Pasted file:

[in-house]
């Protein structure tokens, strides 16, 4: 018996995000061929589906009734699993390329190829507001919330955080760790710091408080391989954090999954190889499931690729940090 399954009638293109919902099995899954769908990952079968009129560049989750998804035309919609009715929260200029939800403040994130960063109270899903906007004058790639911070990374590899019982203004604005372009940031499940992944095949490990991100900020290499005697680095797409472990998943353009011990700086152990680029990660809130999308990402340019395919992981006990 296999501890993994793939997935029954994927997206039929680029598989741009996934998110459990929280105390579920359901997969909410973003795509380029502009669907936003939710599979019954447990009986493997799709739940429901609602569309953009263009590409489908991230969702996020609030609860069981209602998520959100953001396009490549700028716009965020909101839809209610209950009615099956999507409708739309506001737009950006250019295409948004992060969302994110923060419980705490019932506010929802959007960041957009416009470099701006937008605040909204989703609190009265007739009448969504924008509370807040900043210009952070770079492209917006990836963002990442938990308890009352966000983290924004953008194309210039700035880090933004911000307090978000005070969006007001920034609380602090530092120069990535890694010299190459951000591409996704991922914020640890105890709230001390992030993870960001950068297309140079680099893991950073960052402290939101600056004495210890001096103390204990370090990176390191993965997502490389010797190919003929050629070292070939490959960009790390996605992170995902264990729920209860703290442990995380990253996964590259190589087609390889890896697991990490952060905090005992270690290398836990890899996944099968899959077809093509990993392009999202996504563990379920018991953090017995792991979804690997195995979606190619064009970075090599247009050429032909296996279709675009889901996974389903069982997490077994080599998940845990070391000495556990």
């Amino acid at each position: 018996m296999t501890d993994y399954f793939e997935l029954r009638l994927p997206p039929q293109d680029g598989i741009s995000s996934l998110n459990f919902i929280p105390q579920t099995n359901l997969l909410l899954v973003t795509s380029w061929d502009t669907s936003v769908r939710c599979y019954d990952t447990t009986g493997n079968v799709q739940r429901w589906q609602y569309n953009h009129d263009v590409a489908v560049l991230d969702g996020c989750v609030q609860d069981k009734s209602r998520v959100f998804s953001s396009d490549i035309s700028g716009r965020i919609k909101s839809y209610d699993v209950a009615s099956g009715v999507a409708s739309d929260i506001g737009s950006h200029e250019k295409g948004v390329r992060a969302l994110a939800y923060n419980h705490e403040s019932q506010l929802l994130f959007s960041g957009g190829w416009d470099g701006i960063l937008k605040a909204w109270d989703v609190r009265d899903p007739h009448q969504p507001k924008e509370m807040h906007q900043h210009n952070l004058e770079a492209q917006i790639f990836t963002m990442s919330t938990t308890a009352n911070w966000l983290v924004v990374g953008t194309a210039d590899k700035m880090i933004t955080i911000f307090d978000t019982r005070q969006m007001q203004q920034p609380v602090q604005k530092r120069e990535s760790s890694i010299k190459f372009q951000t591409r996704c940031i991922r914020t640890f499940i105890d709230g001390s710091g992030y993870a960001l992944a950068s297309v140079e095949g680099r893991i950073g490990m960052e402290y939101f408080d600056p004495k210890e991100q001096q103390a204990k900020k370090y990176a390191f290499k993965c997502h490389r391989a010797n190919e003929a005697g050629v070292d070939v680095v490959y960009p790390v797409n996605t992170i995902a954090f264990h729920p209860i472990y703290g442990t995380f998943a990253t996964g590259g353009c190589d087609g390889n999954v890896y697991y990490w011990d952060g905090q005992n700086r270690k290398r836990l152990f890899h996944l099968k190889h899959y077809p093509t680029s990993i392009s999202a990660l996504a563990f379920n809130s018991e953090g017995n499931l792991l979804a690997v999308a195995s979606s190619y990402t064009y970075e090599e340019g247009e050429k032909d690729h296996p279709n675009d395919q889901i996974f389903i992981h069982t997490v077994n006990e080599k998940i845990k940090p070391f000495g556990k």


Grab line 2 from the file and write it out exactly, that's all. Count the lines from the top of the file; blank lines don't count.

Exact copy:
């Protein structure tokens, strides 16, 4: 018996995000061929589906009734699993390329190829507001919330955080760790710091408080391989954090999954190889499931690729940090 399954009638293109919902099995899954769908990952079968009129560049989750998804035309919609009715929260200029939800403040994130960063109270899903906007004058790639911070990374590899019982203004604005372009940031499940992944095949490990991100900020290499005697680095797409472990998943353009011990700086152990680029990660809130999308990402340019395919992981006990 296999501890993994793939997935029954994927997206039929680029598989741009996934998110459990929280105390579920359901997969909410973003795509380029502009669907936003939710599979019954447990009986493997799709739940429901609602569309953009263009590409489908991230969702996020609030609860069981209602998520959100953001396009490549700028716009965020909101839809209610209950009615099956999507409708739309506001737009950006250019295409948004992060969302994110923060419980705490019932506010929802959007960041957009416009470099701006937008605040909204989703609190009265007739009448969504924008509370807040900043210009952070770079492209917006990836963002990442938990308890009352966000983290924004953008194309210039700035880090933004911000307090978000005070969006007001920034609380602090530092120069990535890694010299190459951000591409996704991922914020640890105890709230001390992030993870960001950068297309140079680099893991950073960052402290939101600056004495210890001096103390204990370090990176390191993965997502490389010797190919003929050629070292070939490959960009790390996605992170995902264990729920209860703290442990995380990253996964590259190589087609390889890896697991990490952060905090005992270690290398836990890899996944099968899959077809093509990993392009999202996504563990379920018991953090017995792991979804690997195995979606190619064009970075090599247009050429032909296996279709675009889901996974389903069982997490077994080599998940845990070391000495556990």